Saturday afternoon TV wrestling broadcasts always made us girl children yawn and groan.
But as an adult (and recent convert) I'm urging you to go experience wrestling, especially if you claim there's nothing new or fun to do in Salt Lake City. It's the best extant form of commedia dell'arte around, and if you're a kinesthetic learner like me, you'll appreciate the fact that this league, the UCW- ZERO is local and is smallish in scale, and you'll also hope in some small way that it never gets any larger.
To better wrap my head around the social text that I experienced live last night, I revisited another one from my checkered past and I'm recommending Roland Barthes' 1957 essay “The World of Wrestling” here as a primer for our full sensory and learning immersion.
Who Cares About Fakery? It's All Theater
Barthes explains how wrestling is a theatrical act. It's what everybody already knows, but I felt compelled to re-read him because what I'd most remembered him doing was arguing back at wrestling's detractors (among them, probably whiny little girls like me who 'hated' wrestling and who no doubt complained, “I don't understand it”). It's quite the contrary, in fact, as Barthes argues. Wrestling is sublimely understandable, because every single element in wrestling has an “absolute clarity, since [the spectator] must always understand everything on the spot” (20). Everything at a wrestling event is based on understood signs within a system of signs. “In wrestling, nothing exists except in the absolute, there is not symbol, no allusion, everything is presented exhaustively” (25). He's called wrestling an Intelligible Spectacle.
A perfect introduction for a newcomer ought to include something like my own neophyte experience at the local league event last night, on the front row of folding chairs barely eight feet away from the ropes. At this distance and degree of liveness, the sheer athleticism, endurance, fantasy, melodrama and showmanship finally manifested for me. Both television and cheap seats at the opera fail to show audiences just how well-choreographed, rehearsed, skillful and dedicated these true entertainers are. The sweat drips and flies. These wrestlers and their audience shills fight and get dangerously close to the spectators- plus their faces, close-up-- are completely hilarious as they sometimes nearly break character, all making the the case for your necessary proximity.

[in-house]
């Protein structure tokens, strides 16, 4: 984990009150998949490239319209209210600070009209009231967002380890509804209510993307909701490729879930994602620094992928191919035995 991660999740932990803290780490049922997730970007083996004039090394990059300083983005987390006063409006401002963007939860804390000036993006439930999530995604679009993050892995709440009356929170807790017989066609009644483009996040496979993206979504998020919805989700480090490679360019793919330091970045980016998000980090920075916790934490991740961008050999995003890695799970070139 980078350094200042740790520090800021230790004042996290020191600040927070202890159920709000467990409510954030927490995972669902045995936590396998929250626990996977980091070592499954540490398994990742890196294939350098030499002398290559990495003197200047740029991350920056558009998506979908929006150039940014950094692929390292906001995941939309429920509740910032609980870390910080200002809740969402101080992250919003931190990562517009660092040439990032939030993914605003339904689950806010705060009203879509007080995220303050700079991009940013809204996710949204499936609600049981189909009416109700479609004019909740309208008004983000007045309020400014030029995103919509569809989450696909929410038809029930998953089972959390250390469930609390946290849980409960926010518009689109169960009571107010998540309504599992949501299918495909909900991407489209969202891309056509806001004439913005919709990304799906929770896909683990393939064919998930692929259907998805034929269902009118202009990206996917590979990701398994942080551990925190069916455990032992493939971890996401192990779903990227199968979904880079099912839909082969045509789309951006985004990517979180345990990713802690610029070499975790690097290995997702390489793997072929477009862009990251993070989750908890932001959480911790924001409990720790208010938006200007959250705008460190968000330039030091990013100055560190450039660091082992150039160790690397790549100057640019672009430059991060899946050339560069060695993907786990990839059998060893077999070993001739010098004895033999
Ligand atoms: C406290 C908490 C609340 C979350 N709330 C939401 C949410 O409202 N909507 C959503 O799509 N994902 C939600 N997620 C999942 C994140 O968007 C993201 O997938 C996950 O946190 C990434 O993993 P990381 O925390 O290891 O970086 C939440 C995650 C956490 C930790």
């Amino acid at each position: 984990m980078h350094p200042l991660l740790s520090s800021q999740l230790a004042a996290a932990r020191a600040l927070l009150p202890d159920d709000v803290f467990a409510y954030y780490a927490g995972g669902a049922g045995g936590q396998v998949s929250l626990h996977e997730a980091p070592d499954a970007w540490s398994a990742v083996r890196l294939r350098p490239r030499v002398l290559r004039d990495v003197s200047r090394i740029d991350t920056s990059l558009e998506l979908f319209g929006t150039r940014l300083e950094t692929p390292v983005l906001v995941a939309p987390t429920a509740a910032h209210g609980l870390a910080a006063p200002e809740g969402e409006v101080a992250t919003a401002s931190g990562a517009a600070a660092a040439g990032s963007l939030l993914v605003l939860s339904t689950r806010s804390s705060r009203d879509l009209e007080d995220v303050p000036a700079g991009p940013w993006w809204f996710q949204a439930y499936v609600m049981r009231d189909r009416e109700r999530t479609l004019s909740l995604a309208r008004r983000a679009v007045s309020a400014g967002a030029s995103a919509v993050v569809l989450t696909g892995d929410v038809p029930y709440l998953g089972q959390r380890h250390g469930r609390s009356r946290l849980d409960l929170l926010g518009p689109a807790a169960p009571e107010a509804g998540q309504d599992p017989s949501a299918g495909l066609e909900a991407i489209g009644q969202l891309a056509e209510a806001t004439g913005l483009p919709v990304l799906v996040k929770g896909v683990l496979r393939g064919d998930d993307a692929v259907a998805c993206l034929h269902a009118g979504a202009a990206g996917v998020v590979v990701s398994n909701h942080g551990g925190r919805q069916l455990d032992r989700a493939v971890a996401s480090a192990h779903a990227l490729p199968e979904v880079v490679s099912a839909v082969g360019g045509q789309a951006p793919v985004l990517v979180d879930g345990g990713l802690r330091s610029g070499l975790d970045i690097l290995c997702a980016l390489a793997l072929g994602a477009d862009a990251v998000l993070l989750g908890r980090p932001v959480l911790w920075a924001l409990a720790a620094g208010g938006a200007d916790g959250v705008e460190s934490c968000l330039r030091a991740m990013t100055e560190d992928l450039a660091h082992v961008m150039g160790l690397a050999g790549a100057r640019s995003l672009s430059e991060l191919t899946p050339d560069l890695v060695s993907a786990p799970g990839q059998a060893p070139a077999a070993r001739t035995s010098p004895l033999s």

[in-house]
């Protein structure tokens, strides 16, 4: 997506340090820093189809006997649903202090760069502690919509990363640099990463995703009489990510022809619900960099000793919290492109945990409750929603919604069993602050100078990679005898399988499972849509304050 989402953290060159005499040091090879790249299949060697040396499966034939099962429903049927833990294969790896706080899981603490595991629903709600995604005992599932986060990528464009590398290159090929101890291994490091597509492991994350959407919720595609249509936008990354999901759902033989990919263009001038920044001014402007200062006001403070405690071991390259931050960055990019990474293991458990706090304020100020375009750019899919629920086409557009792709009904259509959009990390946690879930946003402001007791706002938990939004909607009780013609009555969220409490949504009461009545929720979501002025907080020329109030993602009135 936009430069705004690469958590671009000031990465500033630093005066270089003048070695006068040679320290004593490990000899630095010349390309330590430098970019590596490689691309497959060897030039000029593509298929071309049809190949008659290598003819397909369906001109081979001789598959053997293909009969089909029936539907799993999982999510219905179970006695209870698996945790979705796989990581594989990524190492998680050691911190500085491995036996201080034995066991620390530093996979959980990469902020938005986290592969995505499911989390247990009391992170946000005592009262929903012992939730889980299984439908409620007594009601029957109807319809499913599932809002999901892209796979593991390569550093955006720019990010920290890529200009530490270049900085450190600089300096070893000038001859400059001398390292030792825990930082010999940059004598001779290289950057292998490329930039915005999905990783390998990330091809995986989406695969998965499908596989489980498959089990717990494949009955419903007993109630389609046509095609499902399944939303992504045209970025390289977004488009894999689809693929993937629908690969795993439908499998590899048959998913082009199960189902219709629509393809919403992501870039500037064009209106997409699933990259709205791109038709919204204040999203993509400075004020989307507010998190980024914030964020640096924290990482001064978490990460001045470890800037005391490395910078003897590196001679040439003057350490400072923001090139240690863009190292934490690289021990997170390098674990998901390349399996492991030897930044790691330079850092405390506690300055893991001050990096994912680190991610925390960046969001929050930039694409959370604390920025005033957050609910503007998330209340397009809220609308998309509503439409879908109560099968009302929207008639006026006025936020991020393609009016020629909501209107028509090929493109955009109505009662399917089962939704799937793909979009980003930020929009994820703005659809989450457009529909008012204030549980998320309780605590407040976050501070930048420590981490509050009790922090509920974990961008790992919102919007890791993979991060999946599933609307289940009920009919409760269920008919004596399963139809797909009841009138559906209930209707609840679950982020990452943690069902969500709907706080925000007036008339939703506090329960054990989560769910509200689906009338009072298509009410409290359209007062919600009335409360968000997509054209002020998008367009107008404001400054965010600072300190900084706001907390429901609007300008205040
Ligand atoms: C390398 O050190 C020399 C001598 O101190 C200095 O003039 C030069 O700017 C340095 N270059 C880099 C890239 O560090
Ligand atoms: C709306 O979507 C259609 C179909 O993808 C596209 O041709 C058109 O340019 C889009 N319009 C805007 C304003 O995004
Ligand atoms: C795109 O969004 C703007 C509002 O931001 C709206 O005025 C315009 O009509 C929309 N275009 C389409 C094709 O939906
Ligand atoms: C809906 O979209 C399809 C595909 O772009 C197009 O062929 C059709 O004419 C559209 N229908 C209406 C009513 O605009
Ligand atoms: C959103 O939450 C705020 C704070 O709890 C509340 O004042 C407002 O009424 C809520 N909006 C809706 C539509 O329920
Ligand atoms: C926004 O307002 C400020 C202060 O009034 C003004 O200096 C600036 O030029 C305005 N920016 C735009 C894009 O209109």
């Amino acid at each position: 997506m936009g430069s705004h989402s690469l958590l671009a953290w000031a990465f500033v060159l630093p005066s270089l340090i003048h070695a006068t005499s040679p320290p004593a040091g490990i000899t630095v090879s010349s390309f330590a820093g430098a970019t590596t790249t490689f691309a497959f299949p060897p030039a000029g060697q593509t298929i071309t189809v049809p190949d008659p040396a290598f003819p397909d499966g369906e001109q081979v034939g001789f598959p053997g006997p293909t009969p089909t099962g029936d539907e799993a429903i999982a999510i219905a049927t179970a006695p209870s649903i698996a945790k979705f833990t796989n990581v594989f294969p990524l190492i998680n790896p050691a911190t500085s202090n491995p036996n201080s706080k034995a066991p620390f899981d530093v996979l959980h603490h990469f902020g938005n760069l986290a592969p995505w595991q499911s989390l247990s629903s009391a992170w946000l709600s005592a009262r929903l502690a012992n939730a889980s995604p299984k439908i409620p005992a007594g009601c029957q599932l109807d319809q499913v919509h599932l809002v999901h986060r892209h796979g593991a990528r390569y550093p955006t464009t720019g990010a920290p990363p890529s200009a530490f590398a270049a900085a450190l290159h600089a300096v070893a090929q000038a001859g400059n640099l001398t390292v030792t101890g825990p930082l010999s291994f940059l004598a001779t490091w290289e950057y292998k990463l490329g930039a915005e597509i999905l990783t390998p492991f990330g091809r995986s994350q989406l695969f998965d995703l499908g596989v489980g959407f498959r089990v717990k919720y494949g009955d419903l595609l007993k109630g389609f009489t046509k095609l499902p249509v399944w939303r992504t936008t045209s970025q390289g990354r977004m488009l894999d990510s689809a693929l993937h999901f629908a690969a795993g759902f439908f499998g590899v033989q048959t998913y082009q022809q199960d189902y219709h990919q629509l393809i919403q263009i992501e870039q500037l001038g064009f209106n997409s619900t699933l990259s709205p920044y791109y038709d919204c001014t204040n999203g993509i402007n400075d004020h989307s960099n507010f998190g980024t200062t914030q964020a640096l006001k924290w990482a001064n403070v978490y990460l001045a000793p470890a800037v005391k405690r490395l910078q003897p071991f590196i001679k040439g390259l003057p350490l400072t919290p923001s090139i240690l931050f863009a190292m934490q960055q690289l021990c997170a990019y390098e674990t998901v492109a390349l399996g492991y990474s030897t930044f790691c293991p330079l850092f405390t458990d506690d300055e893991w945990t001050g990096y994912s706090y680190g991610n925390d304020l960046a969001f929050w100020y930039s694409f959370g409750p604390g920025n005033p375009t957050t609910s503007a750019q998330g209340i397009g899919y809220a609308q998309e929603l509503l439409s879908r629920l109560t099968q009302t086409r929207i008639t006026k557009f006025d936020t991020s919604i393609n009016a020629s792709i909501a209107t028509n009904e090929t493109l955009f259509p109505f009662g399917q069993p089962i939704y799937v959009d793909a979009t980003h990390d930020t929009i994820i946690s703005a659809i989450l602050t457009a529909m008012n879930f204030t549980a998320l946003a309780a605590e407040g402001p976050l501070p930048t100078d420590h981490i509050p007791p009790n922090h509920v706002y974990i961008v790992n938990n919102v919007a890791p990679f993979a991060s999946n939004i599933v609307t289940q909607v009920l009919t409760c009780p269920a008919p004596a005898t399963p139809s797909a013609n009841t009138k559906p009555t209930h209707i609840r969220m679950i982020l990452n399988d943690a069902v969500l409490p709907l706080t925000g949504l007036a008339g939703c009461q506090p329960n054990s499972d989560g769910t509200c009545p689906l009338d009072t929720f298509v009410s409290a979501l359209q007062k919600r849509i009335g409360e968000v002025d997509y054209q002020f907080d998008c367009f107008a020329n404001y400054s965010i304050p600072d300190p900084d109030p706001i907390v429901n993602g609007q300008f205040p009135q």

Even the Jumbotron would fall short of showing you what is really happening. For a beginning wrestling spectator to “get it”, you need to initially get as close to the action as you can, so you're in on all the jokes and tropes. Awestruck by this local league of muscle-y, spandex-clad athletes performing, punching, leaping and body-slamming for each other as well as their audience of about 100, in a converted warehouse just off of west Redwood Road, I clapped, air-punched and shouted right along with the crowd, many of them costumed for the Halloween weekend, or perhaps just organically emulating the stock characters of Duck Dynasty, the trailer parks and other boroughs of American reality, mythology and commedia.
Theater? Yes. But Definitely Athletic Theater!
Fake fights? Maybe. But required athleticism and skill? Lots. Some of the moves and series of moves in any fight are agreed on in advance, as my client Martin Casaus has told me for months now. He's the lead roster star with the UCW- ZERO league. Other moves are improvised during the match. I could almost make out, so I thought, which series of moves were staged and which were improv moves.
Even though as my promoter/producer friend Johathan King assured me, it's all “stunt man stuff,” the unmistakably remaining fact is that it's always dangerous. Sitting together on the front row, we found ourselves talking about careers in wrestling and how as stock characters go, he says the “villains'” careers never seem to last as long as those of the “good guys,” which seems puzzling and in need of further investigation because Barthes argues that unlike sports, wrestling, has no winner (19). It is not the function of the wrestler to win, says Barthes,“it is to go through the motions which are expected of him” (20). Jonathan, describing himself as a major fan, detailed some harrowing injuries that particular players in this league had experienced during their careers --and this had me statistically wondering about who gets injured more-- the good guys or the bad guys.